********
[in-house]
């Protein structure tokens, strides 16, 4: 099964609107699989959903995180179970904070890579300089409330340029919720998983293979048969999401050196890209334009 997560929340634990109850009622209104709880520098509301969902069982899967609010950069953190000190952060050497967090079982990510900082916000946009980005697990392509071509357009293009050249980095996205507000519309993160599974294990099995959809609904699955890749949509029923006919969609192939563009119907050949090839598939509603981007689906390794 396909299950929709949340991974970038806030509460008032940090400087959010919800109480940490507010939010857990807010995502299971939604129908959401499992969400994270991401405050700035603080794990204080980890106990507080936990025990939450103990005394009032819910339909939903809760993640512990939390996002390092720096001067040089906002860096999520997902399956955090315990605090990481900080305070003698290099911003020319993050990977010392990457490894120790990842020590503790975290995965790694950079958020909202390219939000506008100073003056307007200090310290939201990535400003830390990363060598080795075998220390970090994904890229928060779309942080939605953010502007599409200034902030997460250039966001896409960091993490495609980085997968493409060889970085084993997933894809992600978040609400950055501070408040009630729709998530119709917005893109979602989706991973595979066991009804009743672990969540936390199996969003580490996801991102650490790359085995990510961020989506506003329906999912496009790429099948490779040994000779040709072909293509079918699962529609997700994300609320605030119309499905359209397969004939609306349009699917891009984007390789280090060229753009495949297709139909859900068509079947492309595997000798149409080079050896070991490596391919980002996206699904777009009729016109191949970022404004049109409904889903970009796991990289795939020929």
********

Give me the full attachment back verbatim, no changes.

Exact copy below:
[in-house]
């Protein structure tokens, strides 16, 4: 099964609107699989959903995180179970904070890579300089409330340029919720998983293979048969999401050196890209334009 997560929340634990109850009622209104709880520098509301969902069982899967609010950069953190000190952060050497967090079982990510900082916000946009980005697990392509071509357009293009050249980095996205507000519309993160599974294990099995959809609904699955890749949509029923006919969609192939563009119907050949090839598939509603981007689906390794 396909299950929709949340991974970038806030509460008032940090400087959010919800109480940490507010939010857990807010995502299971939604129908959401499992969400994270991401405050700035603080794990204080980890106990507080936990025990939450103990005394009032819910339909939903809760993640512990939390996002390092720096001067040089906002860096999520997902399956955090315990605090990481900080305070003698290099911003020319993050990977010392990457490894120790990842020590503790975290995965790694950079958020909202390219939000506008100073003056307007200090310290939201990535400003830390990363060598080795075998220390970090994904890229928060779309942080939605953010502007599409200034902030997460250039966001896409960091993490495609980085997968493409060889970085084993997933894809992600978040609400950055501070408040009630729709998530119709917005893109979602989706991973595979066991009804009743672990969540936390199996969003580490996801991102650490790359085995990510961020989506506003329906999912496009790429099948490779040994000779040709072909293509079918699962529609997700994300609320605030119309499905359209397969004939609306349009699917891009984007390789280090060229753009495949297709139909859900068509079947492309595997000798149409080079050896070991490596391919980002996206699904777009009729016109191949970022404004049109409904889903970009796991990289795939020929």